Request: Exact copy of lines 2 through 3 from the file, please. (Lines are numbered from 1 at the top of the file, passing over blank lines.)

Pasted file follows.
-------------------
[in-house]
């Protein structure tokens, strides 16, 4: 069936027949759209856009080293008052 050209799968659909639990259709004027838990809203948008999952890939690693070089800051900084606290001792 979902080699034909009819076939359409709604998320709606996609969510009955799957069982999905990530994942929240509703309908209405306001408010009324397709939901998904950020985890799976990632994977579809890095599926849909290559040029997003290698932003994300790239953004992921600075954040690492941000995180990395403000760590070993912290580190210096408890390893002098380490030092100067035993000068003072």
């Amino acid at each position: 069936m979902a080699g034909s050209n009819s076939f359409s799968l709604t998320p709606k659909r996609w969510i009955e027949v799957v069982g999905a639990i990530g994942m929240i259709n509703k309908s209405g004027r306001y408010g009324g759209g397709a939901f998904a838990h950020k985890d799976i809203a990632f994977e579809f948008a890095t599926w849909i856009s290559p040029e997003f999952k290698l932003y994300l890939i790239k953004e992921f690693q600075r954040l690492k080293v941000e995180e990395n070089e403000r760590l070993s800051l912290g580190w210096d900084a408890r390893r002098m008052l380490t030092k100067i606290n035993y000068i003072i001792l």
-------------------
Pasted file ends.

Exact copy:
């Protein structure tokens, strides 16, 4: 069936027949759209856009080293008052 050209799968659909639990259709004027838990809203948008999952890939690693070089800051900084606290001792 979902080699034909009819076939359409709604998320709606996609969510009955799957069982999905990530994942929240509703309908209405306001408010009324397709939901998904950020985890799976990632994977579809890095599926849909290559040029997003290698932003994300790239953004992921600075954040690492941000995180990395403000760590070993912290580190210096408890390893002098380490030092100067035993000068003072």
């Amino acid at each position: 069936m979902a080699g034909s050209n009819s076939f359409s799968l709604t998320p709606k659909r996609w969510i009955e027949v799957v069982g999905a639990i990530g994942m929240i259709n509703k309908s209405g004027r306001y408010g009324g759209g397709a939901f998904a838990h950020k985890d799976i809203a990632f994977e579809f948008a890095t599926w849909i856009s290559p040029e997003f999952k290698l932003y994300l890939i790239k953004e992921f690693q600075r954040l690492k080293v941000e995180e990395n070089e403000r760590l070993s800051l912290g580190w210096d900084a408890r390893r002098m008052l380490t030092k100067i606290n035993y000068i003072i001792l």